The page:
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  1. I would replace the broken metal section--cut it out, replace with one wider and thicker.and high strength steel, not scrap iron. An easy job for a GOOD metal fabricator . Cut the old one out with ?? plasma torch. Re-weld with MIG. PWHT with oxy-acet torch with rosebud tip. What the picture tells me is this was a progressive 'fatigue' failure starting from a brittle spot in the weld affected zone. Getting a good weld etc might require removing the part from the coach for access.
  2. Perhaps I can shed some much needed clarity on exhaust treatment of diesels. Stage 1) was using exhaust gas recirculation (EGR) to reduce oxides of nitrogen (NOx). The recirculated mostly nitrogen lowered the peak combustion temperature, dramatically decreasing NOX. It required engine and lube oil manufacturers to change things --a LOT for lube oil formulation scientists. Soot loading of the lube oil more than doubled, and the lube oil had to have MUCH better soot dispersion capability, and oil filters had to have much more soot holding capacity to prevent 'bore polishing' and resultant high lube oil consumption-- so much for Stage 1. Remember, all along the engine folks were beating on refiners to make better diesel with much lower sulfur. They also improved fuel injector technology, piston crown shape and cooling, and other 'metal modifications' to improve fuel economy , durability at high soot loadings etc. There WAS a steep learning curve. Stage 2 was to further control exhaust soot---particularly the very fine particles (less than 2.5 microns in diameter). Particulate filters were in addition to much improved very high pressure 'common rail' electronically activiated fuel injectors with better optimized spray patterns--which improved fuel economy and reduced particulates This is DPF. The fundamental issue is how to filter well (to minimize small particles) without plugging up. A host of chemical and mechanical issues were/are at odds. The most common is now ceramic filters that a periodically 'burned clean' by injecting more fuel and air in the hot exhaust to burn off the soot. Now remember, the 'turbo' should extract a lot of energy (heat) from the exhaust to power the compressor side to improve engine power and efficiency. Then you have to add a lot of heat to burn off the particulate filter ever so often. There are different methods used by different engines to determine when to do a burn-off.. Then the EPA mandated ultra-low sulfur diesel in all road trucks (and now off-road and railway, and ships too!). That caused lubricity related problems with certain injector pumps and fuel design scientists had to make and use 'lubricity additives. The ULSD is, by far, the lowest sulfur in any fuel gasoline, diesel, kerosene, lpg. Making it required refiners to spend $ Billions in research and new high pressure hydrotreaters, new catalysts, more hydrogen manufacture---all of which substantially increased the cost of making ULSD as compared to the old stuff. At first, there was not enough ULSD to go around and prices soared (law of supply and demand) . While ULSD prices have lowered SOME, they are still way above the real COST of making it. Other things being kept equal, the true 'cost' to make ULSD should not be more than about $0.10 per gallon than regular unleaded gasoline. ULSD also substantially lowered particulate formation, so soot filters are not as problematic as they were. Now comes Stage 3 where we are today. NOX levels were still too high according to the EPA. There are two (2) ways to lower NOx emissions---1 is to reduce the combustion temperatures--with the brief peak period making the lions share of the NOx. EGR does that , but also robs power from a given engine displacement (recirculated exhaust has much less oxygen than fresh air so it acts as a diluent--you are basically compressing Nitrogen and circulating it, taking horsepower to pump it around. The other easy to reduce NOx is to convert it back to Nitrogen and water vapor, which is what Diesel ExhaustFluid (DEF) facilitates. This requires a catalyst (reactor), injection , control, and monitoring systems, etc., but does not rob horsepower, and actually allows MORE power and better fuel efficiency---efficiency goes up and combustion temperature goes up, which makes more NOx , but you easily handle that with the DEF and catalyst. VIOLA for a measly $10,000 or more, you get better fuel economy, much lower NOx emissions, and much lower tiny particulates (and much lower sulfur oxides SOx emissions) all of which have dramatically improved air quality in about 2% of the US territory and 5% of the population. Modern, up to date diesel engines running on ULSD ARE much cleaner running, give improved fuel economy, and-----only cost a 150 $Billion to invent and a whole lot of additional fuel costs (money transferred from 'the people' to refinery stockholders.), the majority of whom are the 1% folks. The additional capital investments this required have long been recovered and paid for.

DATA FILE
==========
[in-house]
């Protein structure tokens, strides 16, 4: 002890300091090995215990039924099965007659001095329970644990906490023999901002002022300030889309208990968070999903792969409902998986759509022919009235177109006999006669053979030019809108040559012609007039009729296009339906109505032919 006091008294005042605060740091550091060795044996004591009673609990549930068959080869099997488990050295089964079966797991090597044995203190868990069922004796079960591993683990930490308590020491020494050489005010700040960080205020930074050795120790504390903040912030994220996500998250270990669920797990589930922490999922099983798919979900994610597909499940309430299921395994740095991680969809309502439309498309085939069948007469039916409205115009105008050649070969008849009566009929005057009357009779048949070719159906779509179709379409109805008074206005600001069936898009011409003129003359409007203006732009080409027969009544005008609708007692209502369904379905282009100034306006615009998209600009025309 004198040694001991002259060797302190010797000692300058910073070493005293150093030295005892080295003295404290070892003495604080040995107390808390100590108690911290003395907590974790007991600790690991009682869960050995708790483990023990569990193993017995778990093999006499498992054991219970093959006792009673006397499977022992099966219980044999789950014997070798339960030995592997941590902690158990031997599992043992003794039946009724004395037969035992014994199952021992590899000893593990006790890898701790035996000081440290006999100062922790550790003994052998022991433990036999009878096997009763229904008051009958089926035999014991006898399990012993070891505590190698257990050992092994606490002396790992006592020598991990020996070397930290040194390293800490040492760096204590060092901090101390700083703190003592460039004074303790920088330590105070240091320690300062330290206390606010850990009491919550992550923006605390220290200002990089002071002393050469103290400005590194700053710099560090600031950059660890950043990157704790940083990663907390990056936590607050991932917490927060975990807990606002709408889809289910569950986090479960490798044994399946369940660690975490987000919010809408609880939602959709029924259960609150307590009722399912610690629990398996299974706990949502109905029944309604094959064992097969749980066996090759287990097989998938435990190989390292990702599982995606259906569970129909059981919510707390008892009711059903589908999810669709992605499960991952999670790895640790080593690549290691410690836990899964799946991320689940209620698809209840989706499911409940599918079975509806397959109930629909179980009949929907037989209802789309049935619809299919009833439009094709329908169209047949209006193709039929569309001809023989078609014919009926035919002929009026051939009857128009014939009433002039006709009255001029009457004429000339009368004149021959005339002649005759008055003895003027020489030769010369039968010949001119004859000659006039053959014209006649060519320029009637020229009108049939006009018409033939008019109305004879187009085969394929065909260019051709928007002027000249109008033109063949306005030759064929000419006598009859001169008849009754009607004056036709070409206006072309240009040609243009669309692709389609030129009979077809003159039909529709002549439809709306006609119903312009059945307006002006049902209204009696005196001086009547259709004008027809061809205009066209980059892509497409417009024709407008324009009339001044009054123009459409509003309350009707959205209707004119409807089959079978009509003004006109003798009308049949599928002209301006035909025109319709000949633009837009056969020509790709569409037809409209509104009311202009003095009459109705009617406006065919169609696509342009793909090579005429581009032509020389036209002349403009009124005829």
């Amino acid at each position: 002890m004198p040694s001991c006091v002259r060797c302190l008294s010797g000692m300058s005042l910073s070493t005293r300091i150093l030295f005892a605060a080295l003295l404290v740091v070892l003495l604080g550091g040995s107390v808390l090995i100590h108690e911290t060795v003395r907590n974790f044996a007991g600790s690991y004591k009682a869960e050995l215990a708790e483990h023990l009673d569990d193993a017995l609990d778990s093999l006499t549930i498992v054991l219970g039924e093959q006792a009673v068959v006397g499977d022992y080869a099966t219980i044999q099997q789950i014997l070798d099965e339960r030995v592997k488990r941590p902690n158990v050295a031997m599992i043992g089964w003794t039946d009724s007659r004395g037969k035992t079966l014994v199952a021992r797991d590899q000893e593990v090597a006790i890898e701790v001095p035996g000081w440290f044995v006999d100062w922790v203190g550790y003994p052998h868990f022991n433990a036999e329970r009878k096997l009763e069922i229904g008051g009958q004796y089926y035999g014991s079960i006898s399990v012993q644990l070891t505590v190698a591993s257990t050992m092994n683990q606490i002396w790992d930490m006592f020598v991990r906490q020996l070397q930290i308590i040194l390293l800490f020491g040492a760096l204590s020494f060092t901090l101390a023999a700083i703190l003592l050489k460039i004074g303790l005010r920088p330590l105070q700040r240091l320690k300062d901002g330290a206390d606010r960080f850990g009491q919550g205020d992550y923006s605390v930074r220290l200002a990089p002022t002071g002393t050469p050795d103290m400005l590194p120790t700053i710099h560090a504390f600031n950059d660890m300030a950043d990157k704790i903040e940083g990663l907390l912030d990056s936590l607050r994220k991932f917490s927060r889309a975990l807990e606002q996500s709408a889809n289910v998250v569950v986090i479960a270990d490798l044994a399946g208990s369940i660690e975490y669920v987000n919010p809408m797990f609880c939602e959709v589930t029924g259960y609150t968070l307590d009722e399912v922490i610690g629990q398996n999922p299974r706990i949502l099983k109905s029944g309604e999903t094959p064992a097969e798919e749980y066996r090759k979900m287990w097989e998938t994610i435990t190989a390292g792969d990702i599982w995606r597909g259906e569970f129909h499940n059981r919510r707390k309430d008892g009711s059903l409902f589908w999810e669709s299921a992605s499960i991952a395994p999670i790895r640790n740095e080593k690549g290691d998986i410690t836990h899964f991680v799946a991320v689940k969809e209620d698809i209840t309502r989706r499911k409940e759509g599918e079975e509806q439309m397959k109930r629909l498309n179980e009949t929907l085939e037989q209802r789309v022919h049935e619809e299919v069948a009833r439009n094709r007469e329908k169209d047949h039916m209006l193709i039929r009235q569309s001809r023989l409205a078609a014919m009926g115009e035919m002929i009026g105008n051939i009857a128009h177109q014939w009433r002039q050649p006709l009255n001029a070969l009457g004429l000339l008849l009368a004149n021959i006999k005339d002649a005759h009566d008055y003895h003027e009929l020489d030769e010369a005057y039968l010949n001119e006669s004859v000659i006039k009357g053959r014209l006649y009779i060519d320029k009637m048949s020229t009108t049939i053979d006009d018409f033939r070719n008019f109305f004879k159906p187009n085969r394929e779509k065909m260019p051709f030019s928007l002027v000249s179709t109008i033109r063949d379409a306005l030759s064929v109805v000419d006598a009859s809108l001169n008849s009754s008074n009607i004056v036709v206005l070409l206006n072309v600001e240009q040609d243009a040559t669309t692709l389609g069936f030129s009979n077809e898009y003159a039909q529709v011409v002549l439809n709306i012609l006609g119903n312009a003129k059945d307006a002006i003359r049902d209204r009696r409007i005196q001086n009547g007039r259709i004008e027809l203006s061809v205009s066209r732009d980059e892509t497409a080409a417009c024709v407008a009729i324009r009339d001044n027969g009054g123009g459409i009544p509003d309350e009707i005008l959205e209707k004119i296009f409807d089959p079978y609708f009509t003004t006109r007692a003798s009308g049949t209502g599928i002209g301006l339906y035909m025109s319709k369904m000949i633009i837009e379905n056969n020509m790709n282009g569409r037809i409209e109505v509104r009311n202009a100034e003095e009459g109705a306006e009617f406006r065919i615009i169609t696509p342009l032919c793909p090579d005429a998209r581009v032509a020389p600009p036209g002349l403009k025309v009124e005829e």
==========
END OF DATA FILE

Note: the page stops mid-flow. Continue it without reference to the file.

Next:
3. As a recent purchaser of an extremely well maintaines and outfitted 30' Safari Sahara, 300hp Cat, Allison 6sp., I agree with most of the comments herein. We just finished a 600mile 'initiation trip' with 7 days at a nice RV park in Buena Vista, Louisiana--a few miles north of Morgan City. We had moderate to severe gusting crosswinds (20-40 mph across the road) and mixed rain. Returning the wipers were on 5 of the 6 hours. We had NOT loaded the front and most of the payload weight was in the rear. We drove 55-60 MPH and let the fast traffic go. The buffeting from large trucks and crosswinds was bad. It required close attention to stay inlane. With steady cross wind it was no issue at all. We towed a 2000 Saturn SL-1 and you could not tell it was back there. Other than the wind buffeting, the rig handled almost perfectly. I will renew sway bar bushings now to reduce rolling motion on poor roads a bit. (There are many very poor condition road sections on IH-10 between Lafayette and Houston, with dramatic uneveness and severe undulations 'all of a sudden' in curves and transitions. We WILL front load and perhaps even relocate the 'house' batteries (400# for 4 golf cart size) as far forward as we can. Since I AM a very good engineer, I can design and construct whatever cradle I need. Brett Wolfe made that suggestion when I spent several extremely educational hours with him (and his wife Dianne) picking up the Cat spare parts. I predict moving the House batteries and heavy payload stuff forward will greatly reduce buffeting from trucks and gusting cross winds. The Sahara is extremely well built and rides well. There is no wasted space and we had LOTS of room to live in. I looked real hard at front gas engine rigs. I would stay away from the Ford Triton V-10 if it has more than 30-40K miles and was not very well pampered. I know several folks who had the engine self destruct unexpectedly from broken connecting rods, cracked pistons, blown head gasket/hydrolock on starting etc.Their fuel economy (or lack thereof) is due to the ECU which only engages the closed loop combustion control (oxygen sensor, much better economy) when manifold vacuum is 12" or higher (going downhill) as anything greater than about 45 MPH drops the manifold vacuum to 10" or less. They did not have 'knock sensors' to manage knocking on low octane fuel (you can't hear it over the engine noise) and that knocking grows to preignition and rapid piston demolition on more than short pulls. If one is driving in low to moderate altitude rolling hills, higher octane fuel is needed to prevent possible engine damage. Later versions of this engine may have knock sensors and a better ECU. If they don't, choose wisely. The GM big block 454 V-8 is indestructible--except valve springs failing after 60K or so if operated at certain RPM. That was corrected in mid 90's I think. It is not a huge cost (less than $1000?) to replace all of them preemptively--it can be easily done through the hatch, engine stays in. The difference in fuel costs-- gas vs diesel-- is not enough to justify the much higher price for the diesel pushers. The turbo-charged diesels ARE clean burning and maintain rated horsepower up to 10,000' or so, while non-turbocharged gasoline engines loose 40% of their sea-level power at that altitude. If you are 'going high' , either accept crawling up grades in Ist gear or go turbo-charged diesel.